Regardless of how well you take care of your teeth, at some point in your life you’re likely to experience a toothache. While many toothaches are ultimately tied to tooth decay there are many causes of toothaches. Find out more about what might be causing that pain around, or seemingly “in”, your teeth.
Tooth sensitivity is broad category of causes that can contribute to a toothache. However, whether it’s temporary or ongoing, it’s this spectrum of sensitivity that is a telling sign of tooth-related issues and advancing diseases. A few of the different causes of tooth sensitivity that can trigger a toothache include:
- Exposure to hot or cold food and beverages
- Receding gums
- Eroding tooth enamel
- A broken or cracked tooth
- A lost filling
- Tooth decay (a cavity)
- Gum disease
- Infection, including sinus, ear or within the pulp of the tooth
- Grinding your teeth (bruxism)
- Other medical complications
The severity of your toothache, coupled with any recent dental treatments, can help to indicate problem and pain you are experiencing. When the pain caused by a toothache is particularly sharp and stabbing, the cause is more likely to be a cracked tooth or a cavity as opposed to generalized sensitivity or something more advanced.
But, if you’re experiencing a constant, throbbing pain you likely have a tooth abscess or infection within the pulp of the tooth that is near a nerve. If you’re experiencing this type of severe toothache pain, coupled with swelling, you should contact your Dentist for an emergency appointment as soon as possible.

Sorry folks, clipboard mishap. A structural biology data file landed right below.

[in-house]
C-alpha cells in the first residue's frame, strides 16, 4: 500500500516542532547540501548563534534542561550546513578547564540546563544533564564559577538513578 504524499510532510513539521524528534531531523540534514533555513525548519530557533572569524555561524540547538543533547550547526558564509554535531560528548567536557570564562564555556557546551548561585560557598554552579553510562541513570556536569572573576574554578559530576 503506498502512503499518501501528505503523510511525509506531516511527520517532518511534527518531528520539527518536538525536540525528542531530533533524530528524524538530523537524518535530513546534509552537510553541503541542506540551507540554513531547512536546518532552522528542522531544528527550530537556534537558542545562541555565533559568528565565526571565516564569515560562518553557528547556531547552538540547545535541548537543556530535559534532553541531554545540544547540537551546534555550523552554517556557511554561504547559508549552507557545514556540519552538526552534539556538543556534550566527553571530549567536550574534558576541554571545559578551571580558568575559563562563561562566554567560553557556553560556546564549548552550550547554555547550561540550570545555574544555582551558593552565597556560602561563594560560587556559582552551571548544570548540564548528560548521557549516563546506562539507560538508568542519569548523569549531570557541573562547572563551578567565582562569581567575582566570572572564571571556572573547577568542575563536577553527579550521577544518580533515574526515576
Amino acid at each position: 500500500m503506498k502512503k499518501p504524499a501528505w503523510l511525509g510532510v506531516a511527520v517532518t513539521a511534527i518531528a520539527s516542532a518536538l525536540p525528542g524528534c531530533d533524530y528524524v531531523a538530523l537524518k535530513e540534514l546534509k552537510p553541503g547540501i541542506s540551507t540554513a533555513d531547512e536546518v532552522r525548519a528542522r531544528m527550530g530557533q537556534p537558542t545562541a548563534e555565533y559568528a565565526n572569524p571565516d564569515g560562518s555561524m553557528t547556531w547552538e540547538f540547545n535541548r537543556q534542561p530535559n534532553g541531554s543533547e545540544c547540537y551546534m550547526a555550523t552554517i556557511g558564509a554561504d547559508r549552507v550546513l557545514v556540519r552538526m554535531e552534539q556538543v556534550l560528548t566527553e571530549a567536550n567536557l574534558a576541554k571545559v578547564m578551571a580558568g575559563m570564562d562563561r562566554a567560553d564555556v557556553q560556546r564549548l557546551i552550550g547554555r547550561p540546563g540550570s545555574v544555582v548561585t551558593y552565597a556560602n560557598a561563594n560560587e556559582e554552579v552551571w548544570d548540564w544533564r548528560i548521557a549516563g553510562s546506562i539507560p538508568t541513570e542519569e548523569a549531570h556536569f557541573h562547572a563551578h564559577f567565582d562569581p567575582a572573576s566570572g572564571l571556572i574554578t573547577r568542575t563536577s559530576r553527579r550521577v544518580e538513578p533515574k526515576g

Preventing a Toothache
The most important thing you can do to prevent a toothache is to practice ongoing dental hygiene. With daily brushing and flossing, and regular visits to your Dentist, you can provide your teeth with the best possible maintenance. In turn, you and your Dentist should be able to monitor changes to your oral health and take action to prevent issues from becoming more severe. When a threat to your teeth is noticed, such as a cavity, filling that cavity can help you avoid more serious consequences in the future, including related toothache pain.
When to Call Your Dentist About Your Toothache
If your toothache persists for more than 1-2 days and is causing you a tremendous amount of pain, you should try to schedule a dental appointment as soon as you can. At this stage, the cause of your toothache is likely so advanced that it will require intervention by your Dentist to rectify the issue. If your pain is dull or regularly occurring, give your Dentist’s office a call for more information or to schedule a consultation.